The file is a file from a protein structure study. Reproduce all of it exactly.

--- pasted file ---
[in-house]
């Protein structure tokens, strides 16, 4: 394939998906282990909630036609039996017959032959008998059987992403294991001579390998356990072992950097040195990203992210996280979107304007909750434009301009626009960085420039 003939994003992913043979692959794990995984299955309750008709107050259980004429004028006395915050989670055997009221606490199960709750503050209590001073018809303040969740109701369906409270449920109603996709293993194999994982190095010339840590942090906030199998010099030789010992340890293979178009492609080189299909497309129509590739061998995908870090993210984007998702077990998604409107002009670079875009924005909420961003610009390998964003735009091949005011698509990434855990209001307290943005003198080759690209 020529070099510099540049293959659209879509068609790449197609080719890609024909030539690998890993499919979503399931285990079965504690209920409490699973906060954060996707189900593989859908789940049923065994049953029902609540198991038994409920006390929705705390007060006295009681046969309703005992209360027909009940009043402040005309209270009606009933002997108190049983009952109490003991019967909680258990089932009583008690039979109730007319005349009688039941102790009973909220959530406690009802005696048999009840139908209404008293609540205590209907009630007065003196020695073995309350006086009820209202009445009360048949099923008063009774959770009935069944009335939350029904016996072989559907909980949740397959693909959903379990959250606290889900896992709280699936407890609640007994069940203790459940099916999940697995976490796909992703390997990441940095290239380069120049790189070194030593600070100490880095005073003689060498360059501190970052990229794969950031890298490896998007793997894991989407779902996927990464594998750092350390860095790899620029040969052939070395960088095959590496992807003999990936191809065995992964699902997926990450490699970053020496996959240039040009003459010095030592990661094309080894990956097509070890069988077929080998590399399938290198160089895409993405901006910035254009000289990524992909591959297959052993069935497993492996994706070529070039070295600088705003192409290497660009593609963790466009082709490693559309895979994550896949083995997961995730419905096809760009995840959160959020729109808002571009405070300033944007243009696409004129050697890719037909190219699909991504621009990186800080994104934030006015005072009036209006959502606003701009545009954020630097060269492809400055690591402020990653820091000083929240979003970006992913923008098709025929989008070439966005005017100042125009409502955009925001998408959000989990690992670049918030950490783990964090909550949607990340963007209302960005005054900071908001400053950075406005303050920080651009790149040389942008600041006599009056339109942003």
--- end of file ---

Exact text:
[in-house]
């Protein structure tokens, strides 16, 4: 394939998906282990909630036609039996017959032959008998059987992403294991001579390998356990072992950097040195990203992210996280979107304007909750434009301009626009960085420039 003939994003992913043979692959794990995984299955309750008709107050259980004429004028006395915050989670055997009221606490199960709750503050209590001073018809303040969740109701369906409270449920109603996709293993194999994982190095010339840590942090906030199998010099030789010992340890293979178009492609080189299909497309129509590739061998995908870090993210984007998702077990998604409107002009670079875009924005909420961003610009390998964003735009091949005011698509990434855990209001307290943005003198080759690209 020529070099510099540049293959659209879509068609790449197609080719890609024909030539690998890993499919979503399931285990079965504690209920409490699973906060954060996707189900593989859908789940049923065994049953029902609540198991038994409920006390929705705390007060006295009681046969309703005992209360027909009940009043402040005309209270009606009933002997108190049983009952109490003991019967909680258990089932009583008690039979109730007319005349009688039941102790009973909220959530406690009802005696048999009840139908209404008293609540205590209907009630007065003196020695073995309350006086009820209202009445009360048949099923008063009774959770009935069944009335939350029904016996072989559907909980949740397959693909959903379990959250606290889900896992709280699936407890609640007994069940203790459940099916999940697995976490796909992703390997990441940095290239380069120049790189070194030593600070100490880095005073003689060498360059501190970052990229794969950031890298490896998007793997894991989407779902996927990464594998750092350390860095790899620029040969052939070395960088095959590496992807003999990936191809065995992964699902997926990450490699970053020496996959240039040009003459010095030592990661094309080894990956097509070890069988077929080998590399399938290198160089895409993405901006910035254009000289990524992909591959297959052993069935497993492996994706070529070039070295600088705003192409290497660009593609963790466009082709490693559309895979994550896949083995997961995730419905096809760009995840959160959020729109808002571009405070300033944007243009696409004129050697890719037909190219699909991504621009990186800080994104934030006015005072009036209006959502606003701009545009954020630097060269492809400055690591402020990653820091000083929240979003970006992913923008098709025929989008070439966005005017100042125009409502955009925001998408959000989990690992670049918030950490783990964090909550949607990340963007209302960005005054900071908001400053950075406005303050920080651009790149040389942008600041006599009056339109942003």